Women without insurance coverage face similar barriers to accessing contraception. Ensuring there are OTC equivalents of popular, name-brand contraceptives is vital to allowing more vulnerable communities of women access to care. Some pharmacies may require a prescription for OTC contraceptives; however, certain states have waived the need for prescriptions.6 If a prescription is still required, many states have called for oral contraceptives to be dispensed in larger supplies, up to a year’s worth.6

As of January 2024, 29 states plus the District of Columbia have begun allowing pharmacists to prescribe or provide contraception without a physician’s approval.6 More contraceptive options are being added to the market, including OTC equivalents.6 With this number of states implementing changes, women from historically underprivileged communities are more likely to have increased access to preventive care and lower travel costs if geographical location is an obstacle.

Women benefit from increased access to contraception, as demonstrated by the ACA. Preventive care is essential to overall health, quality of life, and increased equity among disadvantaged communities.

About the Authors

Ayshe L. Yeter is a political science major at the University of Kentucky.

Joseph L. Fink III, JD, DSc (Hon), BSPharm, FAPhA, is emeritus professor of pharmacy law and policy as well as former Kentucky Pharmacists Association Professor of Leadership at the University of Kentucky College of Pharmacy.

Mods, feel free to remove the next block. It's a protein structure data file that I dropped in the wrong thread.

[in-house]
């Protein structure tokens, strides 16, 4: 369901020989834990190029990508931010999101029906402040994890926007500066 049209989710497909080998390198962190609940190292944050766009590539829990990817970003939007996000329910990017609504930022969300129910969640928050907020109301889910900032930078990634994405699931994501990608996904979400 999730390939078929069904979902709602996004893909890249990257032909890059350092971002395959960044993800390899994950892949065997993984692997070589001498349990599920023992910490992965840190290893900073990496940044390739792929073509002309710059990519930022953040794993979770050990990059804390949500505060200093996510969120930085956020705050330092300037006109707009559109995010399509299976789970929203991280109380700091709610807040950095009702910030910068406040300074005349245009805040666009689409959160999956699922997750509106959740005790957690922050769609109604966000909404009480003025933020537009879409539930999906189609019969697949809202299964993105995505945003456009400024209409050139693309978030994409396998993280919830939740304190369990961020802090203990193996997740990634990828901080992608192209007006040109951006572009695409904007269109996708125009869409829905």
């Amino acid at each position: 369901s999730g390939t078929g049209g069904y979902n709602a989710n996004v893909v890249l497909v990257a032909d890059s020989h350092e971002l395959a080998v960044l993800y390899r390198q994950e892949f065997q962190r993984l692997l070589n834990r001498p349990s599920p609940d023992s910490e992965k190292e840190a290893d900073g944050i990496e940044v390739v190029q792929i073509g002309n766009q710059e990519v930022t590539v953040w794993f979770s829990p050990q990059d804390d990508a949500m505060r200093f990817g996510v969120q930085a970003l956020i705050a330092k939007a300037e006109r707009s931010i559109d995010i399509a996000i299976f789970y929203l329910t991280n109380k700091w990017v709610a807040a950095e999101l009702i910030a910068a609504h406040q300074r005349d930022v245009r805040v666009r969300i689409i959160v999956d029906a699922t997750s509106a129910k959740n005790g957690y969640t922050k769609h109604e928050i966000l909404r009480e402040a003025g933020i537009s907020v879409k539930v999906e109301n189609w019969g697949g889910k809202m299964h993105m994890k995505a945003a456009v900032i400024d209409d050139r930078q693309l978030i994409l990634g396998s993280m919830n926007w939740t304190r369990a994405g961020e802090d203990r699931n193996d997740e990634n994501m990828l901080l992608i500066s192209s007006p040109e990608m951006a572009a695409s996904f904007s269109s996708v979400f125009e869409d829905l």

1. Pelka A. States expand coverage of contraception. National Health Law Program. September 23, 2016. Accessed March 8, 2024. https://healthlaw.org/resource/health-advocate-states-expand-coverage-of-contraception/
2. Snyder AH, Weisman CS, Liu G, Leslie D, Chuang CH. The impact of the Affordable Care Act on contraceptive use and costs among privately insured women. Womens Health Issues. 2018;28(3):219-223. doi:10.1016/j.whi.2018.01.005
3. Unintended pregnancy in the United States. Guttmacher Institute. January 2019. Accessed March 8, 2024. https://www.guttmacher.org/fact-sheet/unintended-pregnancy-united-states
4. McKee C. Recap: The latest Supreme Court decision on the ACA contraceptive coverage requirement. National Health Law Program. July 13, 2020. Accessed March 8, 2024. https://healthlaw.org/recap-the-latest-supreme-court-decision-on-the-aca-contraceptive-coverage-requirement/
5. AP (WCSH). Maine passes law to allow 12-month supply of birth control. News Center Maine. June 17, 2017. Accessed March 8, 2024. https://www.newscentermaine.com/article/news/local/maine-passes-law-to-allow-12-month-supply-of-birth-control/97-449877786
6. Howard J. More US pharmacists can now prescribe birth control, and soon, some patients won’t need prescriptions at all. CNN Health. January 12, 2024. Accessed March 8, 2024. https://www.cnn.com/2024/01/12/health/otc-birth-control-pharmacist-prescribed/index.html#:~:text=More%20US%20pharmacists%20can%20now,t%20need%20prescriptions%20at%20all&text=Access%20to%20hormonal%20birth%20control,getting%20major%20changes%20in%202024